Last month I came home from packing up my classroom to an unexpected package in the mail. I saw from the return address that it was from my friends, Dan and Hannah, two of the nicest and most considerate people you’d ever want to meet. I set it aside as I finished unloading the car, wondering all the while, What in the world could it be?
After finally unloading everything, I turned my attention back to the package. As I unwrapped the brown paper package, a soft beautiful hand-knitted shawl fell warmly into my hands. Ooooh! I sunk my hands into it and immediately wrapped it around me. I was still at a loss, though. Why had they sent me this? I dug around in the package in search of an explanation. Aha! There at the bottom was a letter. I pulled it out and opened it.
The letter offered a full explanation. Hannah is an in-home hairdresser and has a 96-year-old client, Helen, who lost her son to pancreatic cancer nine years ago. When he died, she was devastated. Ultimately she decided to make a prayer/comfort shawl in his memory. She chose to knit it in an ocean palette as her son made his living from the sea. When she was done knitting it, she asked Hannah if she knew anyone to whom it might bring comfort. Hannah had another client on hospice and she gave him the shawl.
This initial exchange blossomed into an ongoing practice. Helen has continued to make shawls and give them to others with Hannah as her conduit. At this point she has shared more than 75 shawls! Although she does not seek thanks or acknowledgement, she cherishes the notes she receives from recipients and feels that knitting these shawls has helped her deal with her loss. After summarizing this story, Hannah added a note for me, “We thought you might need a little extra comfort on Father’s Day. And the colors of this shawl seemed to me to speak comfort. And Peace.” I pulled the shawl closer around my shoulders and kept it on me all that evening, feeling grateful for its warmth on the cool evening and for the thoughtfulness of friends.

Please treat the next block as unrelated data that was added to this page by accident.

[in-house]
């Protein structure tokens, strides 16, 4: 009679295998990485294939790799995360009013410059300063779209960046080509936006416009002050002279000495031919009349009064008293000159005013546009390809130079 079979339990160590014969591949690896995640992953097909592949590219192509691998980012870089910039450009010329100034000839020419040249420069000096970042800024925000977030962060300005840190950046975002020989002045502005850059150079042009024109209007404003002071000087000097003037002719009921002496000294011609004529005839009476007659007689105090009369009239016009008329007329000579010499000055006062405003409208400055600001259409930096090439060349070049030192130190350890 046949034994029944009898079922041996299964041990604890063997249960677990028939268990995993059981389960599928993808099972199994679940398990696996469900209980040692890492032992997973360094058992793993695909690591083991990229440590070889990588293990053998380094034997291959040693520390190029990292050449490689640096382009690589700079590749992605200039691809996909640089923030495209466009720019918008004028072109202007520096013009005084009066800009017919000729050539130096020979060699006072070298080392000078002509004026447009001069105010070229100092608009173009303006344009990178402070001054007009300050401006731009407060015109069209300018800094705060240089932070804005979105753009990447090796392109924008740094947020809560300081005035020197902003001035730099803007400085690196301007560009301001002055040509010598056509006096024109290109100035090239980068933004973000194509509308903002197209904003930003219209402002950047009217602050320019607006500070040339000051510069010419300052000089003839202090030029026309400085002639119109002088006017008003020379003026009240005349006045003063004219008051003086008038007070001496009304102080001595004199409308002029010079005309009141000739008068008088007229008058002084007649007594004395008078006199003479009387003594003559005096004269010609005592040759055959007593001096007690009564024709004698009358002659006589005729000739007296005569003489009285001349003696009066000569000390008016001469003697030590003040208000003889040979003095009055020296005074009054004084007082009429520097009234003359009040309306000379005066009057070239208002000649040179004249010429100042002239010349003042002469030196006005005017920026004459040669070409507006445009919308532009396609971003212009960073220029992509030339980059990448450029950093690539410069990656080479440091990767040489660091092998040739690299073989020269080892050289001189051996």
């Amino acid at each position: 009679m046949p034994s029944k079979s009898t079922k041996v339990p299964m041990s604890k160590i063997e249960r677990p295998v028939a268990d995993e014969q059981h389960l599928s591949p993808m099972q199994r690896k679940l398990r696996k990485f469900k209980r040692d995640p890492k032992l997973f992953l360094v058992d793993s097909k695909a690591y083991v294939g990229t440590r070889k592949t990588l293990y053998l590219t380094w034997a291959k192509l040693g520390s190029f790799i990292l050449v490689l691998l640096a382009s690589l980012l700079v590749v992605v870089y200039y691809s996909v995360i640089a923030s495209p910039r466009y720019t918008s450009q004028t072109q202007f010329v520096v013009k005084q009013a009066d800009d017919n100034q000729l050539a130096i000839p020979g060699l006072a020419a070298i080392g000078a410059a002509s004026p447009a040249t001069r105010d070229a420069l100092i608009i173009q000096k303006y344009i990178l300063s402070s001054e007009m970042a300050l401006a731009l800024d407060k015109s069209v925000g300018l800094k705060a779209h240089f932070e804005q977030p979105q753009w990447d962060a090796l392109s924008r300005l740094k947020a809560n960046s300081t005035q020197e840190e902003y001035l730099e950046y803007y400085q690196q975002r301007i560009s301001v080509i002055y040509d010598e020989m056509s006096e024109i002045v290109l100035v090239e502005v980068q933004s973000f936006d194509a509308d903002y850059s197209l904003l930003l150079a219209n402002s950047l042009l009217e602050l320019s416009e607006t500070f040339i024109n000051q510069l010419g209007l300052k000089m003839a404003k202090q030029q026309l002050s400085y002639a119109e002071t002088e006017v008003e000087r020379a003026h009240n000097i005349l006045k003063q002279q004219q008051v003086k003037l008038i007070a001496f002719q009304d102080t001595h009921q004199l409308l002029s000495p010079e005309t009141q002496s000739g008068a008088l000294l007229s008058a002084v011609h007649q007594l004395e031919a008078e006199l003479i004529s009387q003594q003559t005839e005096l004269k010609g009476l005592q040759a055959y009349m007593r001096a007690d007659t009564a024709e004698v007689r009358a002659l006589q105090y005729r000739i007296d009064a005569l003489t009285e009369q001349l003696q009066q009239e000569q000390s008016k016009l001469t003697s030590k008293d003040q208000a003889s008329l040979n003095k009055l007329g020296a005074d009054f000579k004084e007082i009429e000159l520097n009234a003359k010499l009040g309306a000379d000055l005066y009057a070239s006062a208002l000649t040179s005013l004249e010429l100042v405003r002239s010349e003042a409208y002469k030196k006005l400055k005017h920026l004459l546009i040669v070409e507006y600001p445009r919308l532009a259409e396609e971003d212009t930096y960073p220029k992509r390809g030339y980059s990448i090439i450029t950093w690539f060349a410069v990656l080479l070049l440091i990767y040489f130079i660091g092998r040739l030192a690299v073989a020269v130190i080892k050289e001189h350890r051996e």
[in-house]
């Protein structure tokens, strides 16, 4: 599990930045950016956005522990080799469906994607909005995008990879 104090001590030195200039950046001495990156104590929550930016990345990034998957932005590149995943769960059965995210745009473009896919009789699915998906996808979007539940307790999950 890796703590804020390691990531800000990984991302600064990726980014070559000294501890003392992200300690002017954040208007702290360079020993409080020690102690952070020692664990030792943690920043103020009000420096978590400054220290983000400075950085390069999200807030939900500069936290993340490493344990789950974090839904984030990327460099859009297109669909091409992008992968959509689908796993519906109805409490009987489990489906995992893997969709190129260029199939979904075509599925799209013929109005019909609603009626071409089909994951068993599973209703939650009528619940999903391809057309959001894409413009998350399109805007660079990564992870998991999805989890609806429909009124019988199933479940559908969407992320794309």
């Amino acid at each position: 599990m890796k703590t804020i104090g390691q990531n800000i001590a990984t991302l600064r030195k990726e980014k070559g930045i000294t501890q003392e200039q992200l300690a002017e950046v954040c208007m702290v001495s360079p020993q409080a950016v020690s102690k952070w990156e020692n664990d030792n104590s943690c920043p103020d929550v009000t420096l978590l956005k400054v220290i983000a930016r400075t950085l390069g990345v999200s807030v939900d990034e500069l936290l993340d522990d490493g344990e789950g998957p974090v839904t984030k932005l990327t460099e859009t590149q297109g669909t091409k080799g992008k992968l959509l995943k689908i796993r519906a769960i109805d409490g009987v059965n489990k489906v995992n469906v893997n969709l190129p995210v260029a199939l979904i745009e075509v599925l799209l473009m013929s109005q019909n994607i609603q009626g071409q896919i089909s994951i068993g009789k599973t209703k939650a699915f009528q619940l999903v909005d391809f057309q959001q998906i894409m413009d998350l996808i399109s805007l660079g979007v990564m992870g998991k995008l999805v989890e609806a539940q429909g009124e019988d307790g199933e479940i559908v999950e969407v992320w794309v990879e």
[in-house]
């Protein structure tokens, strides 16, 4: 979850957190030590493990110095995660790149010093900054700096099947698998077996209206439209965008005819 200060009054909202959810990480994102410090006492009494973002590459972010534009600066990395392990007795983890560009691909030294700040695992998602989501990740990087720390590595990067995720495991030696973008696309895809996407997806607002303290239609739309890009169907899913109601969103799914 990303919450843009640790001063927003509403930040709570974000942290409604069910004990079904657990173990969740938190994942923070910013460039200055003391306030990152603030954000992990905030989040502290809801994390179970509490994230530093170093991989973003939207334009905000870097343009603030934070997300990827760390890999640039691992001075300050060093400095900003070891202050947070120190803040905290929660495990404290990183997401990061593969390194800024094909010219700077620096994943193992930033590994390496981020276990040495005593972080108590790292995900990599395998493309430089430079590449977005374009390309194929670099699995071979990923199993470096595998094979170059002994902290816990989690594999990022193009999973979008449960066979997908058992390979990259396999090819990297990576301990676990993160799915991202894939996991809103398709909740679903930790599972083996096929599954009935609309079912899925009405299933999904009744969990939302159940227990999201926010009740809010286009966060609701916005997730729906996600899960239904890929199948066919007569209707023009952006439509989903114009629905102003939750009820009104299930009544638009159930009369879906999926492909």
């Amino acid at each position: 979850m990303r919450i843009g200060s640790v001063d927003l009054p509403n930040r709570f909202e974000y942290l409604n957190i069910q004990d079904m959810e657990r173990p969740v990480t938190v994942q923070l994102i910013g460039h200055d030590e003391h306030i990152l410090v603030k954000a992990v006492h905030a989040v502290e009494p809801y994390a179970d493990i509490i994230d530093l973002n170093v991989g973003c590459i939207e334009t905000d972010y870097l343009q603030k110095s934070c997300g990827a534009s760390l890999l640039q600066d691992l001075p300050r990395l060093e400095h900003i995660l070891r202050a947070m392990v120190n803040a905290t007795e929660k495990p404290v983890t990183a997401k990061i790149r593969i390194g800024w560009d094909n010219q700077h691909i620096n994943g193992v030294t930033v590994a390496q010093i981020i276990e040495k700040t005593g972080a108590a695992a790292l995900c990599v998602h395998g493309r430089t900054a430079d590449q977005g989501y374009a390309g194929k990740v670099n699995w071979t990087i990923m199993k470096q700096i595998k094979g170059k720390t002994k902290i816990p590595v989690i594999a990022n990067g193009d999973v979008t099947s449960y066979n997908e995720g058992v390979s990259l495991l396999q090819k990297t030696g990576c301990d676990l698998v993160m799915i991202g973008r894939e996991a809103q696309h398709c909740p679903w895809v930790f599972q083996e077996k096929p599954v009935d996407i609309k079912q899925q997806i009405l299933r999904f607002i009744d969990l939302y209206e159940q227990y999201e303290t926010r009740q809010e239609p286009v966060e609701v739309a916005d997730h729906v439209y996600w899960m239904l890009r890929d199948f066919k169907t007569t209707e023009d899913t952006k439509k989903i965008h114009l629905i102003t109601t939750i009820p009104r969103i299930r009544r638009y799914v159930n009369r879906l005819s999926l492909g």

The next day I went to spend time with my dear friend, Sue, who was at home in hospice. I brought the shawl with me. Leaning close to her, I told her the story of Helen and the shawls.
“Oh, how lovely,” she whispered.
I tucked the shawl carefully around her and told her I wanted to share it with her. That I hoped it would bring her comfort.
Today I read a poem by Rosemerry Wahtola Trommer called “As We Sang the Hymn at My Father’s Funeral”. This portion of it really captures that sense I have had so often lately–the feeling that within my grief, I have been blessed by the kindness of others:
Grief comes with its arms full of blessings.
I am not grateful for the loss,
but there is so much beauty in how the world
rises up to hold us—cradles us with kindness,
cradles us with song. There is so much good
in how grief asks us to be tender with each other—
(click here to read the full poem)
I have the shawl back now. The woven fibers hold Helen’s sorrow and comfort, her remembrance of her son and mine of my father, the kindness of Hannah and Dan, and the essence of Sue. Most mornings I wrap myself in it as I write. In fact, I’m wearing it right now.